24. Fishermen are seen landing a shoal of maekerel on the erowded beach, in 1905. The West Pier, with its theatre at the end, ean be seen in the background, and on the right, in King's Road, is the white façade of the Grand Hotel and the spire of the Metropole, sinee removed. Brighton fishermen were a superstitious lot, and it was customary to bend in, or fold and bend, the fishing nets on the beaeh - the word bend being short for benediction or blessing. The Brighton fishing trawlers were ealled Heek Boats, Hog Boats, or Hoggies. They were rigged with two spritsails, a foresail and jib, and were flat-bottomed with large bilge pieces, so that it was easy to launeh them and haul them up the pebbles, where they stayed upright when beaehed.

13righton iisn )Yiarket

25. This was the old fish market on the beach in about 1910, when local fishermen prospered, and there was a large fleet of trawlers. Most of the fishing families lived in The Lanes, or near Edward Street, and conditions had changed greatly since 1860, when alocal surgeon described the colony's families as being 'of the lowest type, all crowded together, and I have seen on Sunday momings girls of ten or twelve, or even a year or two older, walking in front of the houses absolutely stark naked'. The same observer reported: 'In the gardens and paths in front of the houses, skins and intestines of fish were lying about in every state of decomposition.' Eventually, it was the smell of fish on the beaches that led the town council, against considerable opposition, to move the fish market inland. Brighton then became a pleasure resort, not a fishing town, and no doubt the lady promenaders found the sea air more pure. Nowadays it is not easy to buy locally caught fresh fish on the beach, but a few fishermen may still be seen mending their nets and lobster pots in the arches on the lower promenade.

26. Another view of the fish hard on the beach in about 1902. Apart from the holiday trade, fishing was the main industry in the small town until about 1880, when some 150 trawlers were working from the area between Kemp Town and the Hove boundary. But after the 1914-1918 war the fish market became less profitable, fish being brought in refrigerated trains from other towns. Despite protests from the fishing families, the beach market was finally moved into the town. Our card shows the old open market, still there today, buh without fisherrnen's barrows, and with very few local marckerel, plaice, dabs, whiting and lobsters on sale. The large building in King's Road is the Old Ship Hotel. At the time our photo was taken fresh herrings were sold at twenty for a shilling; but in those days a large loaf cost only 3d., potatoes were 7 Ibs. for 6d., sugar was 2d. a lb., shoes could be soled and heeled for Is. 6d., and local ncwspapers cost a halfpenny.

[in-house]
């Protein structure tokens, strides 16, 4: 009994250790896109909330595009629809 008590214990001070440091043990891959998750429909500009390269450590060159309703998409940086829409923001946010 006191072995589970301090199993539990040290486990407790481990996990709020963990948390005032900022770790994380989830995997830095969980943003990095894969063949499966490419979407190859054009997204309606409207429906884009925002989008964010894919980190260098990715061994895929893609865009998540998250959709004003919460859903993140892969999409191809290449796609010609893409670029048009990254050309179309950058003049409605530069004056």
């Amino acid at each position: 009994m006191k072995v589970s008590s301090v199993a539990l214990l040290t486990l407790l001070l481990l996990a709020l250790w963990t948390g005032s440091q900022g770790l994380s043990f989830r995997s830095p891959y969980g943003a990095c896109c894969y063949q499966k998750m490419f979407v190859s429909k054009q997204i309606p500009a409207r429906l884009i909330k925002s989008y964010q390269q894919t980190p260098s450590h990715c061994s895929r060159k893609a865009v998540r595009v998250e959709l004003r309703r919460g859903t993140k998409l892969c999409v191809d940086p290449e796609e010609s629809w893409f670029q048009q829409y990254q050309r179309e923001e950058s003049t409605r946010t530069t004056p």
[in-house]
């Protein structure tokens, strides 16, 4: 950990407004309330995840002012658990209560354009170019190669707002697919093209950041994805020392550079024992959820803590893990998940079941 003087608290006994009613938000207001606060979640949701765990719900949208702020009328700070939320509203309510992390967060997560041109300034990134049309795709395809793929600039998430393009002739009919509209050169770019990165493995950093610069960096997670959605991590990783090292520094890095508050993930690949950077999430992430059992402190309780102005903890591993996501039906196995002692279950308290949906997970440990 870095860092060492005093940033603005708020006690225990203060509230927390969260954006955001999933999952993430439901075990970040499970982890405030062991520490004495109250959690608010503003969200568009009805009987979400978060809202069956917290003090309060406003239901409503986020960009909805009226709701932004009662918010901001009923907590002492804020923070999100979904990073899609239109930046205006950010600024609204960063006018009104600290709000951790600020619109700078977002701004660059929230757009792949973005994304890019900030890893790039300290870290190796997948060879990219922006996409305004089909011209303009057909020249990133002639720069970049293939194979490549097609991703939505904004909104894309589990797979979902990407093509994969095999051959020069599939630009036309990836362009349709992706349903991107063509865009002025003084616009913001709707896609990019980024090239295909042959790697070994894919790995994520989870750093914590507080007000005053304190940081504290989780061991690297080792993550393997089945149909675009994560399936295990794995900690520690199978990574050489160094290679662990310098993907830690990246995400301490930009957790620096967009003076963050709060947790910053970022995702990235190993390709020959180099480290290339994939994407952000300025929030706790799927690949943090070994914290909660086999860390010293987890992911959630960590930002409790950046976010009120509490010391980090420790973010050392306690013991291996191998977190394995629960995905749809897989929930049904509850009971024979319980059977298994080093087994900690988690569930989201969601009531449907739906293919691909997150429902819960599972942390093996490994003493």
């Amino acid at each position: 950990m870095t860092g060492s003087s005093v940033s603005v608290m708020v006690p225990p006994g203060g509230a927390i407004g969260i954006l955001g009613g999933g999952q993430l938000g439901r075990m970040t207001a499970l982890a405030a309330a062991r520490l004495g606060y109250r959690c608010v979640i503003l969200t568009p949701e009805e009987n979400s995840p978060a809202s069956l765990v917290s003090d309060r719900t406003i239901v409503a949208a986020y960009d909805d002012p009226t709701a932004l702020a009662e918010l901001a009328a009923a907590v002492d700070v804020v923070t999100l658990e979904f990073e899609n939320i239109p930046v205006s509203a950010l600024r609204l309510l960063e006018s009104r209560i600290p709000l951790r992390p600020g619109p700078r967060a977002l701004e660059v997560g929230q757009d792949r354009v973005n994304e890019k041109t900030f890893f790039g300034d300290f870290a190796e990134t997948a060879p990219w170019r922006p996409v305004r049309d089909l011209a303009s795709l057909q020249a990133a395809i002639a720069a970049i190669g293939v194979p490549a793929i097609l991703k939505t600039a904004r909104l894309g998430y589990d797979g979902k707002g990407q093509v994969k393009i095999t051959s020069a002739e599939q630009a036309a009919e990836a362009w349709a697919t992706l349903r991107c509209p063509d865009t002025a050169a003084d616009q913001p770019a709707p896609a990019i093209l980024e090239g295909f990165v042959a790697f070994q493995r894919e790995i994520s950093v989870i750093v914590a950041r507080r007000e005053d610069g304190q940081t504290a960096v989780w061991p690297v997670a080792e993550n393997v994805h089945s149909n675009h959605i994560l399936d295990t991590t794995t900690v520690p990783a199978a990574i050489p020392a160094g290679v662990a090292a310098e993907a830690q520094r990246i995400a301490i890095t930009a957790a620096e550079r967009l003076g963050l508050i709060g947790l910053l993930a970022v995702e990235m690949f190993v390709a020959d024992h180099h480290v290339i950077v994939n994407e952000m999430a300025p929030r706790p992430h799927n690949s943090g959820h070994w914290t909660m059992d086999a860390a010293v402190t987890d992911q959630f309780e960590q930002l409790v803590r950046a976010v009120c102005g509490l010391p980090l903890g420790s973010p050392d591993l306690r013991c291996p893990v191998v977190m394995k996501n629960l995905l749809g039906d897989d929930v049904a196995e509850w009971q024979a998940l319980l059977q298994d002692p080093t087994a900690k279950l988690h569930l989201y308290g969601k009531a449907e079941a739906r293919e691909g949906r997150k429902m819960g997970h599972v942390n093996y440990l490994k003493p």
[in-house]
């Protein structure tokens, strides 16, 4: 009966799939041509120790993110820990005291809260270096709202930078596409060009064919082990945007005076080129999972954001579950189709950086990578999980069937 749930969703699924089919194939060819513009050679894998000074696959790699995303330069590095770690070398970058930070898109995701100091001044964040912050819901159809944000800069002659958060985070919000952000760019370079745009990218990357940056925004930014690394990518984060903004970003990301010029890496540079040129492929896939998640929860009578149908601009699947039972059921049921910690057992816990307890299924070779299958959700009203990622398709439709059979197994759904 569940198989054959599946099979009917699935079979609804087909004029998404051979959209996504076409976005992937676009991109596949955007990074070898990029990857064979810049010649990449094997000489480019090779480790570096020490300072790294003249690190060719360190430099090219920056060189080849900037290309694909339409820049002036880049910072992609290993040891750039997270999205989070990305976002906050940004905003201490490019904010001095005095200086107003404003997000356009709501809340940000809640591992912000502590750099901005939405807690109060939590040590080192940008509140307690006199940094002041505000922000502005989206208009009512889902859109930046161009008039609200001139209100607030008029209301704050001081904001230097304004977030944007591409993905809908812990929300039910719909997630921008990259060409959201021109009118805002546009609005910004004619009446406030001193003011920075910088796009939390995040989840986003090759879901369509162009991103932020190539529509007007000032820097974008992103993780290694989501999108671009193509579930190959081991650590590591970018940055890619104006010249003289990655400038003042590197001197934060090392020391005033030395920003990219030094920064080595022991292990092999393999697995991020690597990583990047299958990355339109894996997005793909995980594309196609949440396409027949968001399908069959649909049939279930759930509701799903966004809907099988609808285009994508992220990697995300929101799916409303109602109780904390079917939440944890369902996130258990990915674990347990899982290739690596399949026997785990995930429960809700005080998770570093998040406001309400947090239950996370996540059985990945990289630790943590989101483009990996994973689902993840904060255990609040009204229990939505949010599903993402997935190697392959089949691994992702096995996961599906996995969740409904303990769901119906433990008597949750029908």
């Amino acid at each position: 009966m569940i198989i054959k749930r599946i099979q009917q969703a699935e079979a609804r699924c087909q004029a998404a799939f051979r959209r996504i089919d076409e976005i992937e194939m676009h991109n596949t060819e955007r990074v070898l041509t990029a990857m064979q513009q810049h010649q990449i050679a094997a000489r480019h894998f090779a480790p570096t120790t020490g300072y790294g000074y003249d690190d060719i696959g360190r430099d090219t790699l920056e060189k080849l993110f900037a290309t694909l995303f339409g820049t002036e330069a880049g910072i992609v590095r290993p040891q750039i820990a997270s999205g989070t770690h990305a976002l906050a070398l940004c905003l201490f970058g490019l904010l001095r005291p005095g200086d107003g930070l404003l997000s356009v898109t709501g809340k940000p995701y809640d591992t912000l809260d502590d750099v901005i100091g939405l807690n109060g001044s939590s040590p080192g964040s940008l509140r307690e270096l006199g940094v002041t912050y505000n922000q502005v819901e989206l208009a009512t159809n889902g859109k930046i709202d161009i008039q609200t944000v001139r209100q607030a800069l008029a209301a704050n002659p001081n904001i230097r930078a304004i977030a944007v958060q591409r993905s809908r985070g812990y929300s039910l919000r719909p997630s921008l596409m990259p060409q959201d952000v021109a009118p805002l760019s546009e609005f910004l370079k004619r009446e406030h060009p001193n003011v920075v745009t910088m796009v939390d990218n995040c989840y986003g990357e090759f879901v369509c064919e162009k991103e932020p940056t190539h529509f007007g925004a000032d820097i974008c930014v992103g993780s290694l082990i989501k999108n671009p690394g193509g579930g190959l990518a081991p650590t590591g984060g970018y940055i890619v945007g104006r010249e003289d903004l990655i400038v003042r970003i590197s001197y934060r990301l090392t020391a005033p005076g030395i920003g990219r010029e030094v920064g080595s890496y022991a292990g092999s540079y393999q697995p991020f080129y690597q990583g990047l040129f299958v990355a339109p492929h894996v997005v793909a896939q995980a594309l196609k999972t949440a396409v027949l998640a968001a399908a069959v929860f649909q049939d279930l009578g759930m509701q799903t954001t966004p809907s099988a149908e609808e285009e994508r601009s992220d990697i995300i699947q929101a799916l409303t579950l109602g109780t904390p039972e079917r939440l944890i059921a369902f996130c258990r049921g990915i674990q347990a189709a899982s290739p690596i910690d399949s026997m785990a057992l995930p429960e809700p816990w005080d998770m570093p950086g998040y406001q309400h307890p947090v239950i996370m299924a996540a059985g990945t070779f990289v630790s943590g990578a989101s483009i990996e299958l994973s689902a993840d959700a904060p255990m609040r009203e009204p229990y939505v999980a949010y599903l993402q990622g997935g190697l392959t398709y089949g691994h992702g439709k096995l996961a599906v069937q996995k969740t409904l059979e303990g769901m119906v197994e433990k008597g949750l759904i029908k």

27. A rooftop prospect of King's Road in about 1904, Iooking west towards the West Pier and Hove. The road had not yet been surfaced with tarmac, which was not put down until about 1907, after the Madeira Drive highway had proved a success. In those days there was a hard-standing for horse cabs on the south side of the road. The higher stretches of the pebbly beach were used by fishermen as areas for drying their nets. The road had been opened in 1822 by George IV, to celebrate the anniversary of his accession to the throne, and it was, and still is, the most popular seaside carriage way and esplanade in England. But today it looks very different; the iron railings separating the roadway from the promenade have gone; and the nets and clumsy but functional bathing machines have disappeared. Nowadays, most bathers change on the beach, the old restrictions having gene, together with the leisurely pace of the few vehicles seen in our picture.

28. The fishing fleet, including the famous Skylark pleasure yacht, is seen east of the Palace Pier in about 1890. The ownerskipper was the noted Captain Frederick Collins, a fishennan who in about 1883 started running pleasure trips from the beach. He founded the fleet of Skylarks, which were beached near the foot of West Street. His cry of 'Any more for the Skylark?' became a national catch-phrase. He was bom in Russell Street in 1832, and died in 1912, aged 80, but there had been a Collins on Brighton beach since 1700. The family were all inshore sailors, like the Killicks, Leaches, Brapples, Gunns, Rolfs, Woods, Friends, and Gillams. Frederick Collins was coxswain of the town lifeboat, and in 1887 he started the Iocal watennans' annual regatta. Three boats from the family fleet were lost at Dunkirk in 1940. Today the Skylarks are almost forgotten, and Brighton's beaches are less coIourful.